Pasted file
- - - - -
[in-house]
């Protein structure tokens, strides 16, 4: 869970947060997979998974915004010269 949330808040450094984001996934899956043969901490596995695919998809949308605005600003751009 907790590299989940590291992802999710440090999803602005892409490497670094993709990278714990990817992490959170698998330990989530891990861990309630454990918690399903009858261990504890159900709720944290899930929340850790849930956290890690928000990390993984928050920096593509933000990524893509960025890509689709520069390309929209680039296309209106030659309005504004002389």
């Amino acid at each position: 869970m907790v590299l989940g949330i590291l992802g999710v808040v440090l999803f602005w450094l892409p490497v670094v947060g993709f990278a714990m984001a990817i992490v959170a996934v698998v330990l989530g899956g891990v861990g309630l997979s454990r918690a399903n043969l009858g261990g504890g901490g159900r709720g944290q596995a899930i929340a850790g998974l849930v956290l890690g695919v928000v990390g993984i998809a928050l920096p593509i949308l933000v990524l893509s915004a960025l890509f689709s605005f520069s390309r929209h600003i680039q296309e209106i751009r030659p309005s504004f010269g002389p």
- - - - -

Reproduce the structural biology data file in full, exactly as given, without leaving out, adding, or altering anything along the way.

[in-house]
């Protein structure tokens, strides 16, 4: 869970947060997979998974915004010269 949330808040450094984001996934899956043969901490596995695919998809949308605005600003751009 907790590299989940590291992802999710440090999803602005892409490497670094993709990278714990990817992490959170698998330990989530891990861990309630454990918690399903009858261990504890159900709720944290899930929340850790849930956290890690928000990390993984928050920096593509933000990524893509960025890509689709520069390309929209680039296309209106030659309005504004002389």
């Amino acid at each position: 869970m907790v590299l989940g949330i590291l992802g999710v808040v440090l999803f602005w450094l892409p490497v670094v947060g993709f990278a714990m984001a990817i992490v959170a996934v698998v330990l989530g899956g891990v861990g309630l997979s454990r918690a399903n043969l009858g261990g504890g901490g159900r709720g944290q596995a899930i929340a850790g998974l849930v956290l890690g695919v928000v990390g993984i998809a928050l920096p593509i949308l933000v990524l893509s915004a960025l890509f689709s605005f520069s390309r929209h600003i680039q296309e209106i751009r030659p309005s504004f010269g002389p």